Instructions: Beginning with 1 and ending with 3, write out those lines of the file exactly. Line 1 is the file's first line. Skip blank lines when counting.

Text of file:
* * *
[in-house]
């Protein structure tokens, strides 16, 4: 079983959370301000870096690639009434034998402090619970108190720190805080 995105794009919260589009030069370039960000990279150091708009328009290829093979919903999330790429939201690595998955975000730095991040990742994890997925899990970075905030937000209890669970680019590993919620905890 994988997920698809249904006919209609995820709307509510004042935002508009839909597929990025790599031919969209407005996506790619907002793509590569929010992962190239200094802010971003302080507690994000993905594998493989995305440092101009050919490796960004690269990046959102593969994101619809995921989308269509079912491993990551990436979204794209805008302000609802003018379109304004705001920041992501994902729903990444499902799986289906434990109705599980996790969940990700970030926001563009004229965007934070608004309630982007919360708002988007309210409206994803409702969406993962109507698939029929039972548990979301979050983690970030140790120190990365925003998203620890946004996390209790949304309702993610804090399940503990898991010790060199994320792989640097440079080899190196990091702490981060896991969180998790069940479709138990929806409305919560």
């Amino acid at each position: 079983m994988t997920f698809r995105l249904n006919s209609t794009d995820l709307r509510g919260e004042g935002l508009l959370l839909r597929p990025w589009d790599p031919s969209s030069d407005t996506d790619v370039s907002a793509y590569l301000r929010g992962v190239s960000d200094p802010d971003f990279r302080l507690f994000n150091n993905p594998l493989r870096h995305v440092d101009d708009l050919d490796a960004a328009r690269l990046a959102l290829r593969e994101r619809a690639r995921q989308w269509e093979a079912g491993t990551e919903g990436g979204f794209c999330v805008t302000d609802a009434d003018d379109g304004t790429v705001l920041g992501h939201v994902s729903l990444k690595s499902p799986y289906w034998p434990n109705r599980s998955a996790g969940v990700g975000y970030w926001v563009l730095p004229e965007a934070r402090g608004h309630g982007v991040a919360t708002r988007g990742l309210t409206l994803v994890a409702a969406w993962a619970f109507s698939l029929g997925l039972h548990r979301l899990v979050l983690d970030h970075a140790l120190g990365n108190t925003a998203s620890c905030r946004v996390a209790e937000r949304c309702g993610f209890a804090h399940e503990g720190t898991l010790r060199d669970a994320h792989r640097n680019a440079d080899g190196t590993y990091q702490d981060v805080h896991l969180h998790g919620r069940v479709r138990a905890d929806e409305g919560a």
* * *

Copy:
[in-house]
């Protein structure tokens, strides 16, 4: 079983959370301000870096690639009434034998402090619970108190720190805080 995105794009919260589009030069370039960000990279150091708009328009290829093979919903999330790429939201690595998955975000730095991040990742994890997925899990970075905030937000209890669970680019590993919620905890 994988997920698809249904006919209609995820709307509510004042935002508009839909597929990025790599031919969209407005996506790619907002793509590569929010992962190239200094802010971003302080507690994000993905594998493989995305440092101009050919490796960004690269990046959102593969994101619809995921989308269509079912491993990551990436979204794209805008302000609802003018379109304004705001920041992501994902729903990444499902799986289906434990109705599980996790969940990700970030926001563009004229965007934070608004309630982007919360708002988007309210409206994803409702969406993962109507698939029929039972548990979301979050983690970030140790120190990365925003998203620890946004996390209790949304309702993610804090399940503990898991010790060199994320792989640097440079080899190196990091702490981060896991969180998790069940479709138990929806409305919560």
């Amino acid at each position: 079983m994988t997920f698809r995105l249904n006919s209609t794009d995820l709307r509510g919260e004042g935002l508009l959370l839909r597929p990025w589009d790599p031919s969209s030069d407005t996506d790619v370039s907002a793509y590569l301000r929010g992962v190239s960000d200094p802010d971003f990279r302080l507690f994000n150091n993905p594998l493989r870096h995305v440092d101009d708009l050919d490796a960004a328009r690269l990046a959102l290829r593969e994101r619809a690639r995921q989308w269509e093979a079912g491993t990551e919903g990436g979204f794209c999330v805008t302000d609802a009434d003018d379109g304004t790429v705001l920041g992501h939201v994902s729903l990444k690595s499902p799986y289906w034998p434990n109705r599980s998955a996790g969940v990700g975000y970030w926001v563009l730095p004229e965007a934070r402090g608004h309630g982007v991040a919360t708002r988007g990742l309210t409206l994803v994890a409702a969406w993962a619970f109507s698939l029929g997925l039972h548990r979301l899990v979050l983690d970030h970075a140790l120190g990365n108190t925003a998203s620890c905030r946004v996390a209790e937000r949304c309702g993610f209890a804090h399940e503990g720190t898991l010790r060199d669970a994320h792989r640097n680019a440079d080899g190196t590993y990091q702490d981060v805080h896991l969180h998790g919620r069940v479709r138990a905890d929806e409305g919560a």